Have your say on deforestation
One million people demand EU law to stop deforestation
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Published: 17 November 2020
This Article was Written by: Jarvis Smith - My Green Pod
More than a million people have so far called for a strong, new EU law to stop EU-driven deforestation, sending a powerful signal to the European Commission and national governments.
People in Europe want to be sure that the products they buy have neither contributed to the destruction of forests and other ecosystems nor led to human rights violations.
A strong deforestation law
The #Together4Forests campaign is encouraging people to make submissions to the ongoing European Commission public consultation on deforestation.
The goal is to push for a strong EU law to keep products linked to deforestation – including through fires, nature destruction and human rights violations – off the European market.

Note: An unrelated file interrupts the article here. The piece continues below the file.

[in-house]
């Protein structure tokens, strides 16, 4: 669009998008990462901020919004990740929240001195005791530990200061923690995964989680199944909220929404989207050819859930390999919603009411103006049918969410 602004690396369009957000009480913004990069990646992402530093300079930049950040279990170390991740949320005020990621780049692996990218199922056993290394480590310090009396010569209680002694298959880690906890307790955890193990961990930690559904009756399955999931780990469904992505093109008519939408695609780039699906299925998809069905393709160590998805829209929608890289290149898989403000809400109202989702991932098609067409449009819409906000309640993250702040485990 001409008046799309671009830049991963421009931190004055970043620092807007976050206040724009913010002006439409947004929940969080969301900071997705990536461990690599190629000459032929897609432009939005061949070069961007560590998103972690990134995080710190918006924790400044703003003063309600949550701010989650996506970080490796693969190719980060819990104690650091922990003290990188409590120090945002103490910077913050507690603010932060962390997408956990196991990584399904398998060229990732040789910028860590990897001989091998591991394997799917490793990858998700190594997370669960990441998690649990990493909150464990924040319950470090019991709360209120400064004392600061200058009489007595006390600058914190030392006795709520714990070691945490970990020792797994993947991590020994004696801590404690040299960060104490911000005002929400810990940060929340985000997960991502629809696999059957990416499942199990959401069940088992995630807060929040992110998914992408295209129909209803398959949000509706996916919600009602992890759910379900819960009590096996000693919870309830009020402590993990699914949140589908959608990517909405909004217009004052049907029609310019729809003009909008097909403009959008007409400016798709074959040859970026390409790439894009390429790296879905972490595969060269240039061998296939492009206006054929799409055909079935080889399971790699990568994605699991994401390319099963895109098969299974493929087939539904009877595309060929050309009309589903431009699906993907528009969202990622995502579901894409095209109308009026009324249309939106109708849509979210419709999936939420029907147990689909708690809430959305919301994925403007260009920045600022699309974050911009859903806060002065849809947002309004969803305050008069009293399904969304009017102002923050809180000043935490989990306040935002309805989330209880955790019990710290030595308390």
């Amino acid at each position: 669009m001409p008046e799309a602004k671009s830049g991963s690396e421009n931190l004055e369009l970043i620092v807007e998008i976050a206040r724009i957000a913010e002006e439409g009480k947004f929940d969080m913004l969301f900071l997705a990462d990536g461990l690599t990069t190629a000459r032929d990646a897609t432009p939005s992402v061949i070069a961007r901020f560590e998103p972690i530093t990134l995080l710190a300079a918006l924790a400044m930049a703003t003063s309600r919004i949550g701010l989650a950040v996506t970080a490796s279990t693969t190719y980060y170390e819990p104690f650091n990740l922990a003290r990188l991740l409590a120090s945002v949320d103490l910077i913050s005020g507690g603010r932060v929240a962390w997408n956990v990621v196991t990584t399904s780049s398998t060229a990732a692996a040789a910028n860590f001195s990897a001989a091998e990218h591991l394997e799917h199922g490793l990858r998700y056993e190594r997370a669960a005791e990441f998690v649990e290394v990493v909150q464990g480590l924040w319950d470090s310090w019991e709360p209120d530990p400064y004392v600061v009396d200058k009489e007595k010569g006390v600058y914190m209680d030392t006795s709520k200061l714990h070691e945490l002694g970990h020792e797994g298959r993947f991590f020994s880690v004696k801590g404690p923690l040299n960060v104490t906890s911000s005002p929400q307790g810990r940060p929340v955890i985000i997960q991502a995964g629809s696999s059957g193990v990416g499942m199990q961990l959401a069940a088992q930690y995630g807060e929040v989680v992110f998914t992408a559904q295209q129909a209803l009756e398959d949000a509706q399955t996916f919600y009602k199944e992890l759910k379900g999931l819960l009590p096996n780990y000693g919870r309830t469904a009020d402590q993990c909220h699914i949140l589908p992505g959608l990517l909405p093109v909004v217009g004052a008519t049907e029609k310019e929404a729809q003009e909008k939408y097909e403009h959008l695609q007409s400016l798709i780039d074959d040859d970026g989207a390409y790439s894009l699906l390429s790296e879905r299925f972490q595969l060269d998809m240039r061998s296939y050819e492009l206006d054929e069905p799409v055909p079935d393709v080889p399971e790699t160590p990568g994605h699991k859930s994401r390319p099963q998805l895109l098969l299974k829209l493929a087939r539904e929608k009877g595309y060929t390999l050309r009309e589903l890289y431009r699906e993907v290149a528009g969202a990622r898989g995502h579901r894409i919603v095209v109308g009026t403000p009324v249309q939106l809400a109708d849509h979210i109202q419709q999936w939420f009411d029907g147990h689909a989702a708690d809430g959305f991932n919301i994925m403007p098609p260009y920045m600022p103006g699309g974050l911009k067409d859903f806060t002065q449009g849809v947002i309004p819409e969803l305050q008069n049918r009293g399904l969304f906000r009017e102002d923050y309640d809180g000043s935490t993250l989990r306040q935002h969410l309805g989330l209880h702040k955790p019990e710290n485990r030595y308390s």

With over one million submissions to date, it is the largest public consultation on environmental issues in the history of the EU.
This powerful call from citizens follows the strong support shown by the European Parliament last month for a law to stop EU-driven deforestation.
Losing our forests
Globally, the EU is responsible for over 10% of forest destruction, driven by its consumption of commodities like meat, dairy, soy for animal feed, palm oil, rubber, coffee and cacao.
Since 2015, 10 million hectares (an area larger than Portugal) of forests worldwide have been lost to deforestation each year.
The Commission’s public consultation on deforestation is due to close on 10 December. Click here for more.
‘Products tainted with deforestation are everywhere in Europe, from chickens fed on soy to ice-cream containing unsustainable palm oil. Right now, people have no way of knowing if their shopping has contributed to the destruction of nature, but we can change this!
‘More than a million people want a strong EU law on deforestation – the EU Commission must publish a plan for a law to take products grown on destroyed land off our supermarket shelves for good.’
Senior Forest Policy Officer at WWF’s European Policy Office